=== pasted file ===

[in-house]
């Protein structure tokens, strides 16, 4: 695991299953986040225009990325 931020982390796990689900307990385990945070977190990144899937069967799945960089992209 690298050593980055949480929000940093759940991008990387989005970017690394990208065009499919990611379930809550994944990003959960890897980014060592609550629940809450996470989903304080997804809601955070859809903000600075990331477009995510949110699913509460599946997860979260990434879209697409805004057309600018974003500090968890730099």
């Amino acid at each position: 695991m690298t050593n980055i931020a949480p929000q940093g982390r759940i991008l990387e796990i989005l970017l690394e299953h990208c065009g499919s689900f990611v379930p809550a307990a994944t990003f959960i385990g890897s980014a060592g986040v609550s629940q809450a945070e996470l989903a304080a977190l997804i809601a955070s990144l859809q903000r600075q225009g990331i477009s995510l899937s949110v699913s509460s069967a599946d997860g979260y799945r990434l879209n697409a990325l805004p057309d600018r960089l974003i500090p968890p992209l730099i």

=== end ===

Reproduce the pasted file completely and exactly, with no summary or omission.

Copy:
[in-house]
């Protein structure tokens, strides 16, 4: 695991299953986040225009990325 931020982390796990689900307990385990945070977190990144899937069967799945960089992209 690298050593980055949480929000940093759940991008990387989005970017690394990208065009499919990611379930809550994944990003959960890897980014060592609550629940809450996470989903304080997804809601955070859809903000600075990331477009995510949110699913509460599946997860979260990434879209697409805004057309600018974003500090968890730099």
């Amino acid at each position: 695991m690298t050593n980055i931020a949480p929000q940093g982390r759940i991008l990387e796990i989005l970017l690394e299953h990208c065009g499919s689900f990611v379930p809550a307990a994944t990003f959960i385990g890897s980014a060592g986040v609550s629940q809450a945070e996470l989903a304080a977190l997804i809601a955070s990144l859809q903000r600075q225009g990331i477009s995510l899937s949110v699913s509460s069967a599946d997860g979260y799945r990434l879209n697409a990325l805004p057309d600018r960089l974003i500090p968890p992209l730099i």